An unemployed woman’s groceries have echoed the pain thousands of households are feeling during Australia’s cost of living crisis.
The woman, who depends on bi-weekly Centrelink payments, took to Twitter to share the 39 items she bought for $100 at chain supermarket Coles.
She spent the most on pantries, frozen foods, fresh vegetables, and toiletries—most of which were Cole’s private label items.
Included in the haul were frozen meat pies, tampons, $2 shampoo, long-life milk, a bag of sweet potatoes, and Coles brand frozen fish fillets.
“I thought I’d share what my groceries look like. This is for two weeks,” she wrote.
“People who think that job seekers live life are wrong. These two weeks is literally two weeks.’
The woman, who depends on bi-weekly Centrelink payments, took to Twitter to share the 39 items she bought for $100 at chain supermarket Coles (pictures are some of the items)
Aussies who also felt the pinch quickly sympathized with the woman.
A mother of five said she used to fill a cart by spending $100, and now her groceries didn’t even “set the table.”
“Literally mimics my own two-week shopping list,” said another.
“It will only get worse as prices rise as well. Hopefully we’ll get some relief next budget, but I’m not holding my breath.’
Wait, vegetables AND fruit?! Are you angry?! That’s a luxury!’ joked one user.
“What I find absolutely insane right now[is]that it’s cheaper for my mom and I to get pizza — (which takes three nights) than to buy ingredients to make a healthy dinner,” a third wrote.
“I’ve resorted to Woolies Prep Set Go frozen veggies like chopped onion, tri-colored peppers, and stir-fry veggies because fresh veggies are poor quality or spoil too quickly,” another user commented.
An unemployed woman’s messages have captured the pain thousands of households are feeling during Australia’s cost-of-living crisis (photo, Sydney shoppers at Coles)
In January, a mother of a child posted a photo of her $263 groceries to the Facebook group “Aldi Mums.”
The spread included food for breakfast, lunch, dinner, and snacks such as fresh fruits and vegetables, cookies, long-life milk, canned goods, and two-minute noodles.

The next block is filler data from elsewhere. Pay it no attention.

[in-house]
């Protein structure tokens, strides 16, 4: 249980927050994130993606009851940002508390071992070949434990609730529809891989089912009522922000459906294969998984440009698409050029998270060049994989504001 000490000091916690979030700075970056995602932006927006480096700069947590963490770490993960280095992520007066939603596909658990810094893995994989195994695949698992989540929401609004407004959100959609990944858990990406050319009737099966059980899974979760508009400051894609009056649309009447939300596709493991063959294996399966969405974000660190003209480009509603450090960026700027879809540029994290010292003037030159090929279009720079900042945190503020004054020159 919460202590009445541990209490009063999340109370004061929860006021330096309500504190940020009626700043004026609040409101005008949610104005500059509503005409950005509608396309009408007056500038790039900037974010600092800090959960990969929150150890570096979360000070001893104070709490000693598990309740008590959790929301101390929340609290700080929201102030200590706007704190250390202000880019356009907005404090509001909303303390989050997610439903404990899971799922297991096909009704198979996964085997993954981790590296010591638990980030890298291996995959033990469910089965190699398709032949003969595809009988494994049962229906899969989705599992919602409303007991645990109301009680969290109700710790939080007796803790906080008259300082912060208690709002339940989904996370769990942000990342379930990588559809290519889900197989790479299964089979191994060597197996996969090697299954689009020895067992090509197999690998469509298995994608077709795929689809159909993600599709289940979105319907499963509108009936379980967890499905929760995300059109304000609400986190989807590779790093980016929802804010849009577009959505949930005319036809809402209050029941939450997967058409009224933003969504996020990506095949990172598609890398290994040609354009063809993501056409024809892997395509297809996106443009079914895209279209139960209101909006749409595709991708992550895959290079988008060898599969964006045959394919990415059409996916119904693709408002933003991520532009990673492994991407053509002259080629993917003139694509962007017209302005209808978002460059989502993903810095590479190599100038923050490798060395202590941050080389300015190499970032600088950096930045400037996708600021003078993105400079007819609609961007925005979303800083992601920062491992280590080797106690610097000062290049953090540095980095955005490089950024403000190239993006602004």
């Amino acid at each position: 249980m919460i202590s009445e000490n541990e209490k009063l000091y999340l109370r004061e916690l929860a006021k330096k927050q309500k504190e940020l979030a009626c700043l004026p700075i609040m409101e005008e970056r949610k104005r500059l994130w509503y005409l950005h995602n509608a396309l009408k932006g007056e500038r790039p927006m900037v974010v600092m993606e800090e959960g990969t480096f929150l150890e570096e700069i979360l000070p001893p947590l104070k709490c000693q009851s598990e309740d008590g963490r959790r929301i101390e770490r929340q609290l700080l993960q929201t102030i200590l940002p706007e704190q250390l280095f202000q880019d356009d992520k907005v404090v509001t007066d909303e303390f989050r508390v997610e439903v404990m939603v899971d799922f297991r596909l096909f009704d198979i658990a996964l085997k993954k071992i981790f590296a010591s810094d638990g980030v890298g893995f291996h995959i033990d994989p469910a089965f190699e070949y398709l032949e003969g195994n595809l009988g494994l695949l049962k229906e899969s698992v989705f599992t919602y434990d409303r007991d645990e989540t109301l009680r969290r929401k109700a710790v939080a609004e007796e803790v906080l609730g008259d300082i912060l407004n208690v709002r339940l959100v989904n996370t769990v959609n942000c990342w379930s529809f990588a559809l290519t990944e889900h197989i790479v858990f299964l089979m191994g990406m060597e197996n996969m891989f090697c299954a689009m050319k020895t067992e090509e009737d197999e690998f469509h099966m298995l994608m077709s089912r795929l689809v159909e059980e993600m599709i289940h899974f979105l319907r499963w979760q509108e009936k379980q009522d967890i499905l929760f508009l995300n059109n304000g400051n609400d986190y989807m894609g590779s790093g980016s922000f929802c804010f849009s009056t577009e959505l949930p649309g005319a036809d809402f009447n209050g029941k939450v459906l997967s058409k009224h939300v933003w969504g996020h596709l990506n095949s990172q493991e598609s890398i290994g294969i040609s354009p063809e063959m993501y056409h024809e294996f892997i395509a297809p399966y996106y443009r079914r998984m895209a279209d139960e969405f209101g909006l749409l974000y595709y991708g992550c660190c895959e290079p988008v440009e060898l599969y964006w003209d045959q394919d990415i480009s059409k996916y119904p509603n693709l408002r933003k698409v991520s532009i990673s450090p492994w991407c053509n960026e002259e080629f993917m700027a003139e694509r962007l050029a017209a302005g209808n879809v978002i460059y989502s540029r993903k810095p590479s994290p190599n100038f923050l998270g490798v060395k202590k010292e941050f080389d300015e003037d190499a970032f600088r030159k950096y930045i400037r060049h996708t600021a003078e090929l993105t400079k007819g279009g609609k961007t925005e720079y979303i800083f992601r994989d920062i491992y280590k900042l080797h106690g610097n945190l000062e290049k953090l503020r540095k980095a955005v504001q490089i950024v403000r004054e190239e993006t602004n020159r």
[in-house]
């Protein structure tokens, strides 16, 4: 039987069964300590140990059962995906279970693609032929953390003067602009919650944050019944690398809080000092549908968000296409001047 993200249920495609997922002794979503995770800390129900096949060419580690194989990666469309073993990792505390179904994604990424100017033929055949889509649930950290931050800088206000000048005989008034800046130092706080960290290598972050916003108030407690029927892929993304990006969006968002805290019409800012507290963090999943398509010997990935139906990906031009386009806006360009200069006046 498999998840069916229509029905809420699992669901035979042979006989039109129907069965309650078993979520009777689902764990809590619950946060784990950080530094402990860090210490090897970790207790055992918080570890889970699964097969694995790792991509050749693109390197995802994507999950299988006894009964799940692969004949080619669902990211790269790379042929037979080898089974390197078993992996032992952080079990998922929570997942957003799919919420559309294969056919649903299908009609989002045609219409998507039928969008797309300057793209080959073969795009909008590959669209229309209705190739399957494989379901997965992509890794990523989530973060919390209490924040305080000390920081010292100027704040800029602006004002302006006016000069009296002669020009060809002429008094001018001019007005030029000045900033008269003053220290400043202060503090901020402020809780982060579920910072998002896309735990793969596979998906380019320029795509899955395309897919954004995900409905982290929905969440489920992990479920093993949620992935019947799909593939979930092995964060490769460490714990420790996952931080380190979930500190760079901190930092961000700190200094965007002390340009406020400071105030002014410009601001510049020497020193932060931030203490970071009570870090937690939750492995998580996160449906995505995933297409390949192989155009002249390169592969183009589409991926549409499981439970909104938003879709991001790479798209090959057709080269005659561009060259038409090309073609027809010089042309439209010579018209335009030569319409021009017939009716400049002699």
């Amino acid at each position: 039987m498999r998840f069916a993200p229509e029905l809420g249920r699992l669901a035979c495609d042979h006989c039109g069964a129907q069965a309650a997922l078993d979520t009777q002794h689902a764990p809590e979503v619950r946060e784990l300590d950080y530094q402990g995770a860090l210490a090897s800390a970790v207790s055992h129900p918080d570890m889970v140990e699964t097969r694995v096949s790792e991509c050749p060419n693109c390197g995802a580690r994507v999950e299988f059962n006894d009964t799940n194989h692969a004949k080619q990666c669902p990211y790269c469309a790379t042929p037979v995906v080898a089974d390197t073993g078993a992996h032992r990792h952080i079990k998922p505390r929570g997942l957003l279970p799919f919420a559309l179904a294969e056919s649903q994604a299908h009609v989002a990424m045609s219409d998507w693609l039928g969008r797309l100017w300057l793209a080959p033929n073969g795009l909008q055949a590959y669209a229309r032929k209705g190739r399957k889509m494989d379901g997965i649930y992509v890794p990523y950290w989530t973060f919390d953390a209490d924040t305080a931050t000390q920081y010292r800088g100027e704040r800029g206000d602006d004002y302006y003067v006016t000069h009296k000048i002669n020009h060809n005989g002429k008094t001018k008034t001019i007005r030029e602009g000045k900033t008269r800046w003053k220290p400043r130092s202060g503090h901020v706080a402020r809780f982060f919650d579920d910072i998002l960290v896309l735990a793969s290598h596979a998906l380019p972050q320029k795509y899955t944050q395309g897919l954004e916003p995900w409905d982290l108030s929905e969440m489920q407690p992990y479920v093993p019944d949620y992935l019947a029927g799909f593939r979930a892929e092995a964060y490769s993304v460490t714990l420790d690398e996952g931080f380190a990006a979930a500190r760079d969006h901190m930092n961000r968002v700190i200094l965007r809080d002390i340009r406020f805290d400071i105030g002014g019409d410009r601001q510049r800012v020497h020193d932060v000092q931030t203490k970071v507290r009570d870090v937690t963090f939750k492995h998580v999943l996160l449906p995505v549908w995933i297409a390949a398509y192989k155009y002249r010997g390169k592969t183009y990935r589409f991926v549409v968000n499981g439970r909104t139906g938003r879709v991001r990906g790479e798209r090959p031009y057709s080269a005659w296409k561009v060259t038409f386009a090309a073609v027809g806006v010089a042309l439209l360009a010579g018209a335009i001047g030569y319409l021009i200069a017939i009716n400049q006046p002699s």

“This will cost me $263 (plus three cartons of eggs that I forgot to photograph) for me, my husband, and our six-month-old,” the mom wrote.
‘Next week I don’t have to go back to the shops, this is for the full 14 days. Breakfast, lunch, dinner and snacks.
“I probably spent another $50 at Coles for toilet paper, mayonnaise, and some little things, plus $34 of that $50 at the pharmacy for formula.
“I just wanted to compare how I did with other families like us.”
Woolworths recently posted a profit increase of 25 percent. In the photo a supermarket customer
The woman was praised by other Aldi moms in the comments.
“I’m a family of five, one of them still in diapers, and I spend about $300 every two weeks! We eat very well, a lot of homemade food,’ someone said.
“Me, my fiancé and our almost three-year-old (and two cats) spend about $180-$200 a week, so you did a good job,” commented a second.
‘I’d love to know what meals you make! I’m desperately trying to lower our grocery bills!’ a third wrote.
Meanwhile, a photo of a customer’s $80 Woolworths haul went viral after many agreed it exposed Australia’s cost of living crisis.
The groceries included two bottles of sparkling water, a block of sliced cheese, ground beef, syrup, eggs, a bag of arugula, raspberry syrup, burger sauce, buns, and a pack of wraps.
Many Aussies were outraged at how little shoppers are getting by now paying nearly $80 for groceries – some advised the shopper to go to Aldi instead.
‘Go Aldi. Prices have gone up, but nowhere near Woolies & Coles prices,” they said.
“500 grams of ground beef costs about six dollars at Aldi, less than half the price of Coles and Woolworths.”
This shocking photo has exposed the brutal reality of Australia’s cost of living crisis – showing how little shoppers are getting by now paying nearly $80 for groceries
A spokesperson for Woolworths told Daily Mail Australia: ‘We understand that our customers and our team are putting pressure on the cost of living, especially as the school year begins and families plan for Easter holidays.
“Prices Dropped for Autumn is just one of the many ways we are helping customers save this fall.
“In addition to the Priced Dropped program, we have thousands of weekly specials, an extensive range of our private label products at low prices and daily rewards to help customers’ stores move forward.
“The Reduced Prices offer is available until May 23, 2023.”
Jordan Lack, managing director of ALDI Australia, said nearly six in ten (59%) say they want to change service to save money in the next 12 months.
He said only one in ten Aussies say they have switched supermarkets, while one in five are reluctant to switch supermarkets because they think the savings are not worth the switch, an idea he says he rejects.
Daily Mail Australia has contacted Coles for comment.